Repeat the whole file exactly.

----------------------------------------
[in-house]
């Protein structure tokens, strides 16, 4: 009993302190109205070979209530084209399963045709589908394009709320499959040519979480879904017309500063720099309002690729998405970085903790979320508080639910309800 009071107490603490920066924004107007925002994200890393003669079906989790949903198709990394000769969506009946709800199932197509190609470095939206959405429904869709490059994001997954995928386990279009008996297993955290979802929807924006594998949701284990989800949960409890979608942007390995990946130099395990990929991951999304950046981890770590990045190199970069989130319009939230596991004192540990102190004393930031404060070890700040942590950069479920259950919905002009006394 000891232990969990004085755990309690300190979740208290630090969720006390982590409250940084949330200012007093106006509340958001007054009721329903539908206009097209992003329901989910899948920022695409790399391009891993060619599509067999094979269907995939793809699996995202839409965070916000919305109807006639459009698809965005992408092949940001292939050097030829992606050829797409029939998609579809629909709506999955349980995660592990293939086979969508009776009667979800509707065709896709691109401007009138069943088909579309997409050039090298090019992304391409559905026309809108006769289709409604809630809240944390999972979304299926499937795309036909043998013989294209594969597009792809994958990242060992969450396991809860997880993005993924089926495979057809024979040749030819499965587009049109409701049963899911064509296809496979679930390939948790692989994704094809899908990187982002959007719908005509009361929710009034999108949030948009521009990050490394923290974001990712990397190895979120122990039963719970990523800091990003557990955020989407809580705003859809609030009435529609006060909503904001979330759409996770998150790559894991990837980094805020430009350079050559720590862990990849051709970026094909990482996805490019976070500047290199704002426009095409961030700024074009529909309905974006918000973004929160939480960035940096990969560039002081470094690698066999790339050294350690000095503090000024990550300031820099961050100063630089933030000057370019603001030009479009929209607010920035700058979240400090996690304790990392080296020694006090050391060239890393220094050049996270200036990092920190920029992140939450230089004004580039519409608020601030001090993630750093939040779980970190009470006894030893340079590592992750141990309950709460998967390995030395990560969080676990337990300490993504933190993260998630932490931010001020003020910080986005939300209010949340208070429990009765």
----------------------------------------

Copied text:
[in-house]
């Protein structure tokens, strides 16, 4: 009993302190109205070979209530084209399963045709589908394009709320499959040519979480879904017309500063720099309002690729998405970085903790979320508080639910309800 009071107490603490920066924004107007925002994200890393003669079906989790949903198709990394000769969506009946709800199932197509190609470095939206959405429904869709490059994001997954995928386990279009008996297993955290979802929807924006594998949701284990989800949960409890979608942007390995990946130099395990990929991951999304950046981890770590990045190199970069989130319009939230596991004192540990102190004393930031404060070890700040942590950069479920259950919905002009006394 000891232990969990004085755990309690300190979740208290630090969720006390982590409250940084949330200012007093106006509340958001007054009721329903539908206009097209992003329901989910899948920022695409790399391009891993060619599509067999094979269907995939793809699996995202839409965070916000919305109807006639459009698809965005992408092949940001292939050097030829992606050829797409029939998609579809629909709506999955349980995660592990293939086979969508009776009667979800509707065709896709691109401007009138069943088909579309997409050039090298090019992304391409559905026309809108006769289709409604809630809240944390999972979304299926499937795309036909043998013989294209594969597009792809994958990242060992969450396991809860997880993005993924089926495979057809024979040749030819499965587009049109409701049963899911064509296809496979679930390939948790692989994704094809899908990187982002959007719908005509009361929710009034999108949030948009521009990050490394923290974001990712990397190895979120122990039963719970990523800091990003557990955020989407809580705003859809609030009435529609006060909503904001979330759409996770998150790559894991990837980094805020430009350079050559720590862990990849051709970026094909990482996805490019976070500047290199704002426009095409961030700024074009529909309905974006918000973004929160939480960035940096990969560039002081470094690698066999790339050294350690000095503090000024990550300031820099961050100063630089933030000057370019603001030009479009929209607010920035700058979240400090996690304790990392080296020694006090050391060239890393220094050049996270200036990092920190920029992140939450230089004004580039519409608020601030001090993630750093939040779980970190009470006894030893340079590592992750141990309950709460998967390995030395990560969080676990337990300490993504933190993260998630932490931010001020003020910080986005939300209010949340208070429990009765």